Discovering the truth behind the matter appears to be trickier than it may first seem: RFI claimed that when it asked the CAR “authorities” about the law, they “did not wish to provide further details.”

Another report, this one from the Francophone Network of Human Rights Journalists (RJDH), appeared to hint at a much tamer bill that “establishes a legal framework,” for “cryptocurrencies, in particular bitcoin” in the CAR, with provisos for “governing cryptocurrency and the establishments handling these assets.”

But an extended version of what appears to be the same quote from the minister (Gourna Zacko) hinted further at remittance-related developments. Gourna Zacko was quoted as stating:

“Sending money to the Central African Republic from elsewhere becomes very difficult. And also receiving money from the Central African Republic is complex because it is controlled, it goes through the central bank. With cryptocurrency, there is no more control from the central bank. You have your money, you send to an investor for business, you receive it in any currency [you choose].”

Cryptonews.com attempted to find official news of developments and discovered a Facebook post from what appears to be the government’s official account. Sadly, this post was somewhat scant on detail, too, simply explaining that a bill “governing cryptocurrency in the Central African Republic” had been “approved” by MPs during a plenary session.

But in an accompanying video, the government’s media representatives explained that the bill would necessitate the creation of a “government agency that will regulate electronic transactions.” This agency, they added, will be charged with “ensuring the security of the system.”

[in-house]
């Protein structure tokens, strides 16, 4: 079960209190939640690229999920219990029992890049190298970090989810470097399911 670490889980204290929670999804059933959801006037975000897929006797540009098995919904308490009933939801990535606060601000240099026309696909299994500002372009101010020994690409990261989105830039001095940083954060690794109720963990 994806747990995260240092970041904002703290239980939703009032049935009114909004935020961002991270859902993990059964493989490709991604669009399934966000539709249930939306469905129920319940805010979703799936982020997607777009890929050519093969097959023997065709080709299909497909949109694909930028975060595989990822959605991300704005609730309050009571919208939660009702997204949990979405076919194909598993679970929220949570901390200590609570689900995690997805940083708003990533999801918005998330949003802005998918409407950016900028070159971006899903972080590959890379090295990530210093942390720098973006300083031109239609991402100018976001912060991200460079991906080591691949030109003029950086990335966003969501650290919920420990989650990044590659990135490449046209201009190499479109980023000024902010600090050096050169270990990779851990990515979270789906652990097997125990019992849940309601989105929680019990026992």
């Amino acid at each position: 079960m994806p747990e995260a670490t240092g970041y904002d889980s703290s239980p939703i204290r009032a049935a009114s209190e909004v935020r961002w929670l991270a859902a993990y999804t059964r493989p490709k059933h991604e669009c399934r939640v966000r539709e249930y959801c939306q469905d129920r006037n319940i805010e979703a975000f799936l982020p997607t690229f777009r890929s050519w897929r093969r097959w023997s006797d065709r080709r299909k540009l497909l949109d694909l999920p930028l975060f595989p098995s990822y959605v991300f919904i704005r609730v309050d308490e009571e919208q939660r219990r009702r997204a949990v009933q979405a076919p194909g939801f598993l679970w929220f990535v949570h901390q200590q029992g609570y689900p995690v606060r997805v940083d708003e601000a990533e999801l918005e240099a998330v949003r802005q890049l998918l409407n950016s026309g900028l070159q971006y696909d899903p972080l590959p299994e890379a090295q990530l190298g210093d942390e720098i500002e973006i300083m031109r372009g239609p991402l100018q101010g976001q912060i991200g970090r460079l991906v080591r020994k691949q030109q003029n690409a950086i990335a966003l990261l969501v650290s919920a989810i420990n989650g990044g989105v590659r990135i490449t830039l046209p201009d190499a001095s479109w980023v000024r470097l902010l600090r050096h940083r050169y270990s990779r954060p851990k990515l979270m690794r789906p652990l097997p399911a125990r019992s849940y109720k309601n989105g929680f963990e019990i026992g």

Gourna Zacko was also filmed speaking to journalists, where he made the above comments, but also added that it is “first” needed to implement the necessary “legal measures” to “allow all CAR citizens to enjoy the benefits of this means of transferring and receiving money.”

No mention was made of BTC, nor of granting any token “legal tender” status.

Further details appear to be very hard to come by. The government’s official Twitter page has not been updated since 2019. Its website has not been updated since 2018. Its YouTube page showed a little more in the way of recent activity, with a post from two months ago (unconnected to crypto). But the most recent video before that was uploaded two years ago. A government Flickr account’s most recent photos were uploaded in 2018.

The National Assembly’s website, meanwhile, appears to have been hijacked by nefarious actors – Cryptonews.com was first redirected to a porn site and then to an online gambling site when we tried to access it.

A McAfee security app had this to say about it.

Cryptonews.com has reached out both to the government and the Bank of Central African States, the organization that serves as the nation’s central bank (in addition to performing the same function for five other African states), asking the bodies for clarification on this development.

Leave a Reply

Your email address will not be published.

Pin It on Pinterest